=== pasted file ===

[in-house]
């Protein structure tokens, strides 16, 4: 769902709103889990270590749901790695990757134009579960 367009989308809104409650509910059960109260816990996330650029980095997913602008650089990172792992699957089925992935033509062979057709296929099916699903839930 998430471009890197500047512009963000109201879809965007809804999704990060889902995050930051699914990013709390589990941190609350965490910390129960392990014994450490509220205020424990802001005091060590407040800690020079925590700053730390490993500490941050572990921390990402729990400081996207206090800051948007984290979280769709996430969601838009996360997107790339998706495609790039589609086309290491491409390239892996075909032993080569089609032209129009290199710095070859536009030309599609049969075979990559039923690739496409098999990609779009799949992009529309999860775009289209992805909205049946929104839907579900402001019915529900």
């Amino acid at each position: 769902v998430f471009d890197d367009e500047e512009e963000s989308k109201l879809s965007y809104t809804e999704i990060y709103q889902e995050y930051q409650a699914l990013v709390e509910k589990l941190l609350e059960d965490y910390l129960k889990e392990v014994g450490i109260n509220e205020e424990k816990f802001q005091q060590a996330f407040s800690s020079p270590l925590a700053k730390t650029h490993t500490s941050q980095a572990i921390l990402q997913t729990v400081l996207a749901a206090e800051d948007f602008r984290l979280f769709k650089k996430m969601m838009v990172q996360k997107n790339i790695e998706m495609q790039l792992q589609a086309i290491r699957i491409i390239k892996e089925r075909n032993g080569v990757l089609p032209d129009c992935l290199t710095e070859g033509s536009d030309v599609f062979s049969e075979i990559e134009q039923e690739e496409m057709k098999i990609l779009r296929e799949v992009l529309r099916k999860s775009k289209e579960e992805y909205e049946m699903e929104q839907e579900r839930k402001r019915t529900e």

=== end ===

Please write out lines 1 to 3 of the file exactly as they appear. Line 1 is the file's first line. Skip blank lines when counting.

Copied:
[in-house]
């Protein structure tokens, strides 16, 4: 769902709103889990270590749901790695990757134009579960 367009989308809104409650509910059960109260816990996330650029980095997913602008650089990172792992699957089925992935033509062979057709296929099916699903839930 998430471009890197500047512009963000109201879809965007809804999704990060889902995050930051699914990013709390589990941190609350965490910390129960392990014994450490509220205020424990802001005091060590407040800690020079925590700053730390490993500490941050572990921390990402729990400081996207206090800051948007984290979280769709996430969601838009996360997107790339998706495609790039589609086309290491491409390239892996075909032993080569089609032209129009290199710095070859536009030309599609049969075979990559039923690739496409098999990609779009799949992009529309999860775009289209992805909205049946929104839907579900402001019915529900």
């Amino acid at each position: 769902v998430f471009d890197d367009e500047e512009e963000s989308k109201l879809s965007y809104t809804e999704i990060y709103q889902e995050y930051q409650a699914l990013v709390e509910k589990l941190l609350e059960d965490y910390l129960k889990e392990v014994g450490i109260n509220e205020e424990k816990f802001q005091q060590a996330f407040s800690s020079p270590l925590a700053k730390t650029h490993t500490s941050q980095a572990i921390l990402q997913t729990v400081l996207a749901a206090e800051d948007f602008r984290l979280f769709k650089k996430m969601m838009v990172q996360k997107n790339i790695e998706m495609q790039l792992q589609a086309i290491r699957i491409i390239k892996e089925r075909n032993g080569v990757l089609p032209d129009c992935l290199t710095e070859g033509s536009d030309v599609f062979s049969e075979i990559e134009q039923e690739e496409m057709k098999i990609l779009r296929e799949v992009l529309r099916k999860s775009k289209e579960e992805y909205e049946m699903e929104q839907e579900r839930k402001r019915t529900e």